The Associated Press reported on July 19 that 75 former NFL players were suing the league for concealing information about the danger of concussions. For decades, the plaintiffs allege in the suit, the National Football League buried research that only in recent years has come to light.
With so much attention fixed now on how the Wall Street Journal and Fox News are covering parent company News Corp.'s hacking scandal, we thought it would be worth a visit to NFL.com site to see if there's any mention of the lawsuit.
Sure enough, the AP report was right there on the home page as of the evening of July 20. It was the last of seven headlines in the "Latest News" section.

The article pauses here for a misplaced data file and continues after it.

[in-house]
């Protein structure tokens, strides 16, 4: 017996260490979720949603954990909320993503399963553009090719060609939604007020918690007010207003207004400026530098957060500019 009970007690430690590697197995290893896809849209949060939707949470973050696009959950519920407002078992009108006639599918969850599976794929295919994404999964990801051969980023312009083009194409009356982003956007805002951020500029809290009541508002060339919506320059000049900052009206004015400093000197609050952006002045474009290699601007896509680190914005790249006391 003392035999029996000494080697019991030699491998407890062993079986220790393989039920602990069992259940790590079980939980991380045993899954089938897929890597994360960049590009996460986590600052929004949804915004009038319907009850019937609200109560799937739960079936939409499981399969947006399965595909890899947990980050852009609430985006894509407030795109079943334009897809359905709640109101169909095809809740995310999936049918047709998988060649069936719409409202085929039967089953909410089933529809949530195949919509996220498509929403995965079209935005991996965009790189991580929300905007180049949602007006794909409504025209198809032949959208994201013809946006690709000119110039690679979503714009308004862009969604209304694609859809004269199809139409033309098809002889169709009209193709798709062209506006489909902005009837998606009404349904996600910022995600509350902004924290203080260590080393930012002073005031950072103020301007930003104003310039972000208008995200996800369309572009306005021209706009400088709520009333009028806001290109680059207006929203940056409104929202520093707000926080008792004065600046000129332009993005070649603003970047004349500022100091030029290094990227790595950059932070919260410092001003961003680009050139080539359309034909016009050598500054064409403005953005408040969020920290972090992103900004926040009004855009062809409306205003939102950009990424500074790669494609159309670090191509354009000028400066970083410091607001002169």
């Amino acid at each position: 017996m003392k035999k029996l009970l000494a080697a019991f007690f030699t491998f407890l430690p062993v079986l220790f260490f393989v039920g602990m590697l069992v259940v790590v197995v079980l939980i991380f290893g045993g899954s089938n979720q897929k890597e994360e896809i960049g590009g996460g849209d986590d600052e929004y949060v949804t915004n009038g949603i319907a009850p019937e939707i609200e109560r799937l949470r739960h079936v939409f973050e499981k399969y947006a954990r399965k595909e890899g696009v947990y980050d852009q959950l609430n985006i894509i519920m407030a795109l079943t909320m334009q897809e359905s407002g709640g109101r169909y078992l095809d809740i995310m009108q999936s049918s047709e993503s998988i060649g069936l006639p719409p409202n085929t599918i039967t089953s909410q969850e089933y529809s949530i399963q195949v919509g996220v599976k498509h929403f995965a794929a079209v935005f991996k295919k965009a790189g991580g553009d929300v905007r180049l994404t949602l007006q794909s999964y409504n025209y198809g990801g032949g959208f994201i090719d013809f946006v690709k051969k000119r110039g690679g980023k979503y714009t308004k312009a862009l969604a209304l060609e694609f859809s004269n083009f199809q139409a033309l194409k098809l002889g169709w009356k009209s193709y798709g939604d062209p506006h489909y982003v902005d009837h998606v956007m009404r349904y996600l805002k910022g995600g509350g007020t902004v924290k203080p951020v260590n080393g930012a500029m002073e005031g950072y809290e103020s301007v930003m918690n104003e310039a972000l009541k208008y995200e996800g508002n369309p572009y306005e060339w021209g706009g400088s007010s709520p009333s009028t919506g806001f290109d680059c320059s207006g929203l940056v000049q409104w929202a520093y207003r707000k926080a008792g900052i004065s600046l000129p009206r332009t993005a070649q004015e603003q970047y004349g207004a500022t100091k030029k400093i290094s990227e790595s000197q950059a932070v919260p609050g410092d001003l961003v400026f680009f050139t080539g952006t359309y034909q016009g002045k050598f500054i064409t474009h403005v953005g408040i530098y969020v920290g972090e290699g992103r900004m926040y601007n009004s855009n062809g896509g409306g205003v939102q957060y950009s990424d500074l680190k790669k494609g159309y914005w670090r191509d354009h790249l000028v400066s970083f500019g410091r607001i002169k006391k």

And at the bottom of the AP story that's running on NFL.com are—you guessed it—comments. A lot of comments.
Not all of these comments are unemotional and based in sound, legal reasoning. Some comments, in fact, were deemed abusive and were deleted. On the whole it's a free-flowing, spiky conversation.
Did the NFL really have a choice in running the AP story on its own site? Logically, no—but large organizations are not always logical, or brave. If the league had not posted the story, that in itself would have become a media story.
The crisis management tip here is this: Enabling the free flow of information about a crisis that affects one's own organization can actually serve to limit reputational damage. At the very least, it represents a nod toward accountability.